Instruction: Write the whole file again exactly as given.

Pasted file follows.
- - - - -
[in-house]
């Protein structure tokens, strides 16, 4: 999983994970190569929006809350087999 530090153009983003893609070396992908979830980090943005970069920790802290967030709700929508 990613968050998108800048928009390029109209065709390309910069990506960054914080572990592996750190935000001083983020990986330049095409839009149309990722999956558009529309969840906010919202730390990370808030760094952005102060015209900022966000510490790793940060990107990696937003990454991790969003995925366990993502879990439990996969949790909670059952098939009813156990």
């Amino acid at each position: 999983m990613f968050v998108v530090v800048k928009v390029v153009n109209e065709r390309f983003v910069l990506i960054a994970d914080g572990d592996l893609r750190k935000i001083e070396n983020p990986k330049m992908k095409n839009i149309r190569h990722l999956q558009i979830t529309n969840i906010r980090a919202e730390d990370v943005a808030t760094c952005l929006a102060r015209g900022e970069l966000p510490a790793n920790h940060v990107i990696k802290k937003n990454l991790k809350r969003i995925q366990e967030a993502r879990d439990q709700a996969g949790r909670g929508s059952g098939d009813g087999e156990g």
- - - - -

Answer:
[in-house]
């Protein structure tokens, strides 16, 4: 999983994970190569929006809350087999 530090153009983003893609070396992908979830980090943005970069920790802290967030709700929508 990613968050998108800048928009390029109209065709390309910069990506960054914080572990592996750190935000001083983020990986330049095409839009149309990722999956558009529309969840906010919202730390990370808030760094952005102060015209900022966000510490790793940060990107990696937003990454991790969003995925366990993502879990439990996969949790909670059952098939009813156990």
């Amino acid at each position: 999983m990613f968050v998108v530090v800048k928009v390029v153009n109209e065709r390309f983003v910069l990506i960054a994970d914080g572990d592996l893609r750190k935000i001083e070396n983020p990986k330049m992908k095409n839009i149309r190569h990722l999956q558009i979830t529309n969840i906010r980090a919202e730390d990370v943005a808030t760094c952005l929006a102060r015209g900022e970069l966000p510490a790793n920790h940060v990107i990696k802290k937003n990454l991790k809350r969003i995925q366990e967030a993502r879990d439990q709700a996969g949790r909670g929508s059952g098939d009813g087999e156990g």